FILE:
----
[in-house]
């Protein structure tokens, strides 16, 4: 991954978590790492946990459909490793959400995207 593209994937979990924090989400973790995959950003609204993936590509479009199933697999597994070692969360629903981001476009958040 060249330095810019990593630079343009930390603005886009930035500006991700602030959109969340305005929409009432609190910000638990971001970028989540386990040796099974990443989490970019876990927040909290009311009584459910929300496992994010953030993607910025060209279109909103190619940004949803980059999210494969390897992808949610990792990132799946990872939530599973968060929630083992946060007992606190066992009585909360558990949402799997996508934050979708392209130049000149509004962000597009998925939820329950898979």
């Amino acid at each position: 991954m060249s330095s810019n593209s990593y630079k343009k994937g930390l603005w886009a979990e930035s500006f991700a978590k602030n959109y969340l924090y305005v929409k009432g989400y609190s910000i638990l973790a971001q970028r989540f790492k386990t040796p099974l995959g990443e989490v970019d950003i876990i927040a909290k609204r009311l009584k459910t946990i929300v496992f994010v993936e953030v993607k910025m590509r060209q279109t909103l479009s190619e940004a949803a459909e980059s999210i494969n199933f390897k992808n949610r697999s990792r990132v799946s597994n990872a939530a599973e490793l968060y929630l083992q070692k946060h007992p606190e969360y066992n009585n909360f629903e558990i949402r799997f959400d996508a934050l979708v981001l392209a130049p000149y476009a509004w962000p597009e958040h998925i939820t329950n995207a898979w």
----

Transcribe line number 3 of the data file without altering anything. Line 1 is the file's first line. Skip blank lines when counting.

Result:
């Amino acid at each position: 991954m060249s330095s810019n593209s990593y630079k343009k994937g930390l603005w886009a979990e930035s500006f991700a978590k602030n959109y969340l924090y305005v929409k009432g989400y609190s910000i638990l973790a971001q970028r989540f790492k386990t040796p099974l995959g990443e989490v970019d950003i876990i927040a909290k609204r009311l009584k459910t946990i929300v496992f994010v993936e953030v993607k910025m590509r060209q279109t909103l479009s190619e940004a949803a459909e980059s999210i494969n199933f390897k992808n949610r697999s990792r990132v799946s597994n990872a939530a599973e490793l968060y929630l083992q070692k946060h007992p606190e969360y066992n009585n909360f629903e558990i949402r799997f959400d996508a934050l979708v981001l392209a130049p000149y476009a509004w962000p597009e958040h998925i939820t329950n995207a898979w």